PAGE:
AS SPRINGTIME WANDERLUST beckons, so does a road trip. Just fill the tank, and drive someplace civilized but close to nature. If the town seems nice enough, consider moving there. 

That’s the underlying message of our 1930s “Then” postcard. It positions the Eastern Washington burg of Yakima as a gateway to scenery and recreation on the tallest volcanic peak in the then-48 states. 

Oh, but what was a newcomer or out-of-stater to think? On the card, Mount Rainier looks as close to downtown as the fictional Emerald City appeared to Dorothy and her cinematic compatriots. 

Reality was quite different. This view of Second Street, anchored by the majestic Larson Building at left, looks north, while the mountain, as locals know, rises to the west. Even if someone standing at this vantage swiveled to gaze left, Rainier would be much more distant and invisible. 

This is what collectors term an “exaggeration postcard.” Call it early-day Photoshop. Such mass-produced novelties often superimposed outrageously enormous vegetables or fake animals (“jackalopes,” anyone?) to promote fertile farming or abundant hunting. The intent was to bring a vacation laugh to folks back home.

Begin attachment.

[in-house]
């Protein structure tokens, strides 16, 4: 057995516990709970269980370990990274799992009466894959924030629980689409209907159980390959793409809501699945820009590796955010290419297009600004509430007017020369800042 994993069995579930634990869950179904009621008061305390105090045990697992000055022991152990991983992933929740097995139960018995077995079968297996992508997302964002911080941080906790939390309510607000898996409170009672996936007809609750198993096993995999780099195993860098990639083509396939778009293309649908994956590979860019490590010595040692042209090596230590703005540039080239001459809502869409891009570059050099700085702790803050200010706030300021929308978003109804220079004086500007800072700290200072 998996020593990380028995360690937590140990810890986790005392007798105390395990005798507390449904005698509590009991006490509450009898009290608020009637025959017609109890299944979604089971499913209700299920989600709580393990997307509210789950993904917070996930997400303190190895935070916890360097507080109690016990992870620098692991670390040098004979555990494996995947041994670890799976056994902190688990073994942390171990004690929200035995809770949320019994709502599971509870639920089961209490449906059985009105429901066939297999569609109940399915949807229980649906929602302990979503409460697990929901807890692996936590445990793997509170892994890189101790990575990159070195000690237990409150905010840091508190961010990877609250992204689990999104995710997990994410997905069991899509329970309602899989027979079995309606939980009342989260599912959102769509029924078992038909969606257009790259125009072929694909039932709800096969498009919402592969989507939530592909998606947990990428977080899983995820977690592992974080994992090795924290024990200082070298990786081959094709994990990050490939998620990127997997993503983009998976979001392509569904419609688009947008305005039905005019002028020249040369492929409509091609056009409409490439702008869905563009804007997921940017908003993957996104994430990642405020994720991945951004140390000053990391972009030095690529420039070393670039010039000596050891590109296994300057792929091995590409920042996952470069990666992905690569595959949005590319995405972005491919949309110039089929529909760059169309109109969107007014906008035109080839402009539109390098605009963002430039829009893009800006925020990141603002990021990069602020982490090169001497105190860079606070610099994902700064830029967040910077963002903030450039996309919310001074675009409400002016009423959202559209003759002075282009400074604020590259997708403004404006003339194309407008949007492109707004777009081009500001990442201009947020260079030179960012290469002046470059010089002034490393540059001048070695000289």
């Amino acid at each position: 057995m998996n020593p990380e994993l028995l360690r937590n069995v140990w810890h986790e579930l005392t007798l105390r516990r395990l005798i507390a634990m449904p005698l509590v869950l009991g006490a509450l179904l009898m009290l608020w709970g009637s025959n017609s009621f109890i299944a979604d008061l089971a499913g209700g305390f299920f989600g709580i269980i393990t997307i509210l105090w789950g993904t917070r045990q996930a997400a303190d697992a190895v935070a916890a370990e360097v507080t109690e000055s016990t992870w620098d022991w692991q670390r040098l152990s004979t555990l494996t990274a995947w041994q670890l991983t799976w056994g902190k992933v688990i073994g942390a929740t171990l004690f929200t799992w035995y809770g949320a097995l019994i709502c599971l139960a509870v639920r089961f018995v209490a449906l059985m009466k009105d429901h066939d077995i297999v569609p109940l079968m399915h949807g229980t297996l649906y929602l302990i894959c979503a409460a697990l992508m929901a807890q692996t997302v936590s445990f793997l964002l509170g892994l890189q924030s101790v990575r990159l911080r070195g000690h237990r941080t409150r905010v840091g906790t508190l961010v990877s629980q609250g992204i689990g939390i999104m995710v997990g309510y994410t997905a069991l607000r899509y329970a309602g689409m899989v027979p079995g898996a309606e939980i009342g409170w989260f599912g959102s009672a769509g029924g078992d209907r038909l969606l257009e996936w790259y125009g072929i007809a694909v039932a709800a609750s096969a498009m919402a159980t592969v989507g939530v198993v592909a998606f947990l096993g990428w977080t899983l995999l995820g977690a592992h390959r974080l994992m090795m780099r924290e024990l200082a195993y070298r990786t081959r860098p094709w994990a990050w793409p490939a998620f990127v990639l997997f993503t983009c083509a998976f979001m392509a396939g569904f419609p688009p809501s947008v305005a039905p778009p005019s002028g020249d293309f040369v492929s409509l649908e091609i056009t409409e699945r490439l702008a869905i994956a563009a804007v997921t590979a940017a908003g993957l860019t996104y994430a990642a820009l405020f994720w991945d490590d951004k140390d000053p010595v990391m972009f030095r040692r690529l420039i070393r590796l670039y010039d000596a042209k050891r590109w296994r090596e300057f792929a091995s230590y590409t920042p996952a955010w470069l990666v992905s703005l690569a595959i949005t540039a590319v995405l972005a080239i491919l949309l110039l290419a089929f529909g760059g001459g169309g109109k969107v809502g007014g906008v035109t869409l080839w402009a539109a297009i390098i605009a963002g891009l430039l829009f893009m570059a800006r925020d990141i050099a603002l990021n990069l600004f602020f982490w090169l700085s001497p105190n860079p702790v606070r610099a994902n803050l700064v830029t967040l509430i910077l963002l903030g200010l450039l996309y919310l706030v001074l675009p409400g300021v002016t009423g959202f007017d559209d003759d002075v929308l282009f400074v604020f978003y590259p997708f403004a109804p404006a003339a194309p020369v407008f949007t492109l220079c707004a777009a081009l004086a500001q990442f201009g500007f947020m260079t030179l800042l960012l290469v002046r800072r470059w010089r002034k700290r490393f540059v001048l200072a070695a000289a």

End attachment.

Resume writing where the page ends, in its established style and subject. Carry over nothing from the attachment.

The whimsical cards also fed tourism, as business districts everywhere strove to survive during the Great Depression. Yakima — at 27,000 population, part of a “trading territory” of 100,000 residents, according to a 1929 chamber of commerce brochure — was no exception. (Included were 3,000 Yakama tribal members on a 30,000-acre reservation.) 

If any downtown feature was a flashy draw for visitors, it was the Larson Building, constructed in 1931 by entrepreneur and civic leader Adelbert E. Larson, who devoted himself to the city he adopted in 1884, when he arrived as a 22-year-old, legendarily carrying all his belongings in a pack. 

Though the financial crash had begun when Larson broke ground on the area’s first skyscraper, he “persevered because he wanted people to continue to believe in the future of Yakima,” says John Baule, archivist and former longtime director of the Yakima Valley Museum

The resulting edifice rose to 11 stories. The Society of Architectural Historians says the detail and prestige of this John Maloney-designed structure are rivaled statewide only by Seattle’s 1929 Northern Life Tower. Inside and out, it stands as an Art Deco masterpiece. 

Just north, the white Yakima Trust Building is the other remaining structure from the postcard. The massive Donnelly Hotel and other storefronts on the east side of Second Street fell victim to urban renewal in the 1970s and ’80s. A planned plaza never materialized. The remnant was street-level parking — the likes of which never would be seen in Oz.